IN THE DEVIL'S SNARE: The Salem Witchcraft Crisis of 1692

Mary Beth Norton, Author . Knopf $30 (448p) ISBN 978-0-375-40709-3

In her splendid re-creation of the notorious events of 1692, Cornell historian Norton (her Founding Mothers and Fathers was a Pulitzer finalist) offers fresh and provocative insights into the much-studied Salem witchcraft trials. Using newly available materials from the trial records, letters and diaries, she argues that a complex of political, military and religious factors led to the outbreak of hysterical fits and other behavior that ended in the infamous trials. As Norton ably demonstrates, the settlers saw the First and Second Indian Wars and their resulting loss of prosperity as God's punishment for their sins. In April 1692, as these losses mounted, several teenage girls began having fits that they attributed to the devil, to witches and to Indians. The colonists thus found themselves, says Norton, being punished both by visible spirits (Indians) and invisible ones (the devil). In an unusual turn of events that Norton explores, the magistrates of the village took the testimony of these women—who normally were not given any political or judicial authority—at face value and began the trials. Moreover, as Norton shows, some judges used this opportunity of blaming witches to assuage their own guilt over their responsibility for political, economic and military mismanagement. Part of the originality of this study lies in Norton's refusal to read events through the lens of contemporary psychology, offering instead a lively account of the ways 17th-century men and women would have thought about them. Very simply, Norton's book is a first-rate narrative history of one of America's more sordid yet ever-fascinating tales. (Oct.)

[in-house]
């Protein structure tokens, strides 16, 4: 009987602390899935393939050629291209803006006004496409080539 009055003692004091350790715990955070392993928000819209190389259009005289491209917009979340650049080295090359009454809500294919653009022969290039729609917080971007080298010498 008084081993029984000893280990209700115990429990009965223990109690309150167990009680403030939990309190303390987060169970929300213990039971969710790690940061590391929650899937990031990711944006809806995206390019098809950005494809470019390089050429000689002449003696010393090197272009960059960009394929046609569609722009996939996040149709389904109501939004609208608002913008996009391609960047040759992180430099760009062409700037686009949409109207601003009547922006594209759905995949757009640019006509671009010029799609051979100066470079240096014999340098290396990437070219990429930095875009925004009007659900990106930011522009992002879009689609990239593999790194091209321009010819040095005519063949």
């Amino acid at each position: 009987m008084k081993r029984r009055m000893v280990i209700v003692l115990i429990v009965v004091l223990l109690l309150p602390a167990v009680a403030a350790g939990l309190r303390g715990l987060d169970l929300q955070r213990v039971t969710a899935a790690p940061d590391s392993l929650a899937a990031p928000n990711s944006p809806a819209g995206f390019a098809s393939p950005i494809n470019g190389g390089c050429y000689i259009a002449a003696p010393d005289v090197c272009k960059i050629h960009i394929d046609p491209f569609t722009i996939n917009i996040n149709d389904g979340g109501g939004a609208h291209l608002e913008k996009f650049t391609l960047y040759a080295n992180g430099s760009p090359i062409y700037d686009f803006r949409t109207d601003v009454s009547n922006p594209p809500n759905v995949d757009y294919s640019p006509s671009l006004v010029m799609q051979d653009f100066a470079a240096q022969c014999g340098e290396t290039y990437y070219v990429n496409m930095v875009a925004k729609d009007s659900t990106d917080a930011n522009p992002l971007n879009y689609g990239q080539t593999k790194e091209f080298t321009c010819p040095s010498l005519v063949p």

Reviewed on: 07/01/2002
Release date: 09/01/2002
Open Ebook - 317 pages - 978-0-307-42636-9
Paperback - 448 pages - 978-0-375-70690-5
Hardcover - 436 pages - 978-0-9654609-7-2
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